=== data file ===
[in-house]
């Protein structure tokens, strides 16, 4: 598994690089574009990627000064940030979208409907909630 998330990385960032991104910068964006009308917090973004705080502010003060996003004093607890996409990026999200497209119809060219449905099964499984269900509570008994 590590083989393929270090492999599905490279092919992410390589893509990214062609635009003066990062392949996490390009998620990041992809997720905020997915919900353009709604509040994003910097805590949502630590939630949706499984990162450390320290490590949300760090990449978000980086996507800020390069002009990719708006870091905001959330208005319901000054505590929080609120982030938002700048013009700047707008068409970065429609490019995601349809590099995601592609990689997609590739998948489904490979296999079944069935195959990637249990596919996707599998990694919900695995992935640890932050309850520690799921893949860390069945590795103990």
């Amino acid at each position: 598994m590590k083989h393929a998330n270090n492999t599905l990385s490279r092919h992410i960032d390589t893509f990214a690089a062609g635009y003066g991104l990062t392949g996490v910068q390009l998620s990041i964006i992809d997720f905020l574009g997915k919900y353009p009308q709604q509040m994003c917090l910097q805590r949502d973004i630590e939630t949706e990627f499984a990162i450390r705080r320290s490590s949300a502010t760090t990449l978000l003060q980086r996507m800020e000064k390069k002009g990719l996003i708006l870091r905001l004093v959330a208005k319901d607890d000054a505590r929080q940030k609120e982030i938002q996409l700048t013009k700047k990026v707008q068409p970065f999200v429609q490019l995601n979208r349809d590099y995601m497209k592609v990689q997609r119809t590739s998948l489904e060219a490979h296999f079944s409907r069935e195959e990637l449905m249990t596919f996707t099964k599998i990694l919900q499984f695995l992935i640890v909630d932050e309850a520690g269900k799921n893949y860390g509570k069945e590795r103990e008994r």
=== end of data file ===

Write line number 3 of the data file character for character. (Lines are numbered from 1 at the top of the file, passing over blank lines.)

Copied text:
């Amino acid at each position: 598994m590590k083989h393929a998330n270090n492999t599905l990385s490279r092919h992410i960032d390589t893509f990214a690089a062609g635009y003066g991104l990062t392949g996490v910068q390009l998620s990041i964006i992809d997720f905020l574009g997915k919900y353009p009308q709604q509040m994003c917090l910097q805590r949502d973004i630590e939630t949706e990627f499984a990162i450390r705080r320290s490590s949300a502010t760090t990449l978000l003060q980086r996507m800020e000064k390069k002009g990719l996003i708006l870091r905001l004093v959330a208005k319901d607890d000054a505590r929080q940030k609120e982030i938002q996409l700048t013009k700047k990026v707008q068409p970065f999200v429609q490019l995601n979208r349809d590099y995601m497209k592609v990689q997609r119809t590739s998948l489904e060219a490979h296999f079944s409907r069935e195959e990637l449905m249990t596919f996707t099964k599998i990694l919900q499984f695995l992935i640890v909630d932050e309850a520690g269900k799921n893949y860390g509570k069945e590795r103990e008994r």